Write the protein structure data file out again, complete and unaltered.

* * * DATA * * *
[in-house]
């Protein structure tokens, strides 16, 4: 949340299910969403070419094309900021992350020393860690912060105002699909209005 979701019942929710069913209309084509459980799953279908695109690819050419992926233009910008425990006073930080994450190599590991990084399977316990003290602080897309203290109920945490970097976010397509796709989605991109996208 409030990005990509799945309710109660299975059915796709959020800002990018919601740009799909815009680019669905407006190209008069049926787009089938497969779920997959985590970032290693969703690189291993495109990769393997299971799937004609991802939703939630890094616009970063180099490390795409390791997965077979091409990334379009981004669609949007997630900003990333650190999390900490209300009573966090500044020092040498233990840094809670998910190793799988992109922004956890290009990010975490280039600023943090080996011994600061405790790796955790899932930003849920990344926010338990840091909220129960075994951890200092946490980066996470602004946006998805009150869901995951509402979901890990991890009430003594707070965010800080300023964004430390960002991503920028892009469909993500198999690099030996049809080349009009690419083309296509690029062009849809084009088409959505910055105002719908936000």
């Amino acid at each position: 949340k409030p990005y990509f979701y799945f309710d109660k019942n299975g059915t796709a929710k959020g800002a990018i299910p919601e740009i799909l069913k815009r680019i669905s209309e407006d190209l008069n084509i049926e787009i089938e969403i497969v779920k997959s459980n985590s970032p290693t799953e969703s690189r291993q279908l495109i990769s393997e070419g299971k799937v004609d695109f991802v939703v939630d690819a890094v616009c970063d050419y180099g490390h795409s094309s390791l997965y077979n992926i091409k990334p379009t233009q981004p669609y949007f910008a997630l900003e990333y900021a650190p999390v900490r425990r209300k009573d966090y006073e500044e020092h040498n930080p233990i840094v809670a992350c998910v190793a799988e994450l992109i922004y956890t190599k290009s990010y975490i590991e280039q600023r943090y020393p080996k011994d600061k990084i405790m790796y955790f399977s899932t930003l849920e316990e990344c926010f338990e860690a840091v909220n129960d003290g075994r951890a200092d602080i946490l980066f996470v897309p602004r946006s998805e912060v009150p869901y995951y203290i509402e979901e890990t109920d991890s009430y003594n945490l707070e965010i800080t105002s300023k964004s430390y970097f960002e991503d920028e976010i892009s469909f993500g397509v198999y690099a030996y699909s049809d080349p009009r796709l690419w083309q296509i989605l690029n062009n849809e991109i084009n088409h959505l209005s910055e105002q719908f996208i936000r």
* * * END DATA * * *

[in-house]
């Protein structure tokens, strides 16, 4: 949340299910969403070419094309900021992350020393860690912060105002699909209005 979701019942929710069913209309084509459980799953279908695109690819050419992926233009910008425990006073930080994450190599590991990084399977316990003290602080897309203290109920945490970097976010397509796709989605991109996208 409030990005990509799945309710109660299975059915796709959020800002990018919601740009799909815009680019669905407006190209008069049926787009089938497969779920997959985590970032290693969703690189291993495109990769393997299971799937004609991802939703939630890094616009970063180099490390795409390791997965077979091409990334379009981004669609949007997630900003990333650190999390900490209300009573966090500044020092040498233990840094809670998910190793799988992109922004956890290009990010975490280039600023943090080996011994600061405790790796955790899932930003849920990344926010338990840091909220129960075994951890200092946490980066996470602004946006998805009150869901995951509402979901890990991890009430003594707070965010800080300023964004430390960002991503920028892009469909993500198999690099030996049809080349009009690419083309296509690029062009849809084009088409959505910055105002719908936000």
């Amino acid at each position: 949340k409030p990005y990509f979701y799945f309710d109660k019942n299975g059915t796709a929710k959020g800002a990018i299910p919601e740009i799909l069913k815009r680019i669905s209309e407006d190209l008069n084509i049926e787009i089938e969403i497969v779920k997959s459980n985590s970032p290693t799953e969703s690189r291993q279908l495109i990769s393997e070419g299971k799937v004609d695109f991802v939703v939630d690819a890094v616009c970063d050419y180099g490390h795409s094309s390791l997965y077979n992926i091409k990334p379009t233009q981004p669609y949007f910008a997630l900003e990333y900021a650190p999390v900490r425990r209300k009573d966090y006073e500044e020092h040498n930080p233990i840094v809670a992350c998910v190793a799988e994450l992109i922004y956890t190599k290009s990010y975490i590991e280039q600023r943090y020393p080996k011994d600061k990084i405790m790796y955790f399977s899932t930003l849920e316990e990344c926010f338990e860690a840091v909220n129960d003290g075994r951890a200092d602080i946490l980066f996470v897309p602004r946006s998805e912060v009150p869901y995951y203290i509402e979901e890990t109920d991890s009430y003594n945490l707070e965010i800080t105002s300023k964004s430390y970097f960002e991503d920028e976010i892009s469909f993500g397509v198999y690099a030996y699909s049809d080349p009009r796709l690419w083309q296509i989605l690029n062009n849809e991109i084009n088409h959505l209005s910055e105002q719908f996208i936000r």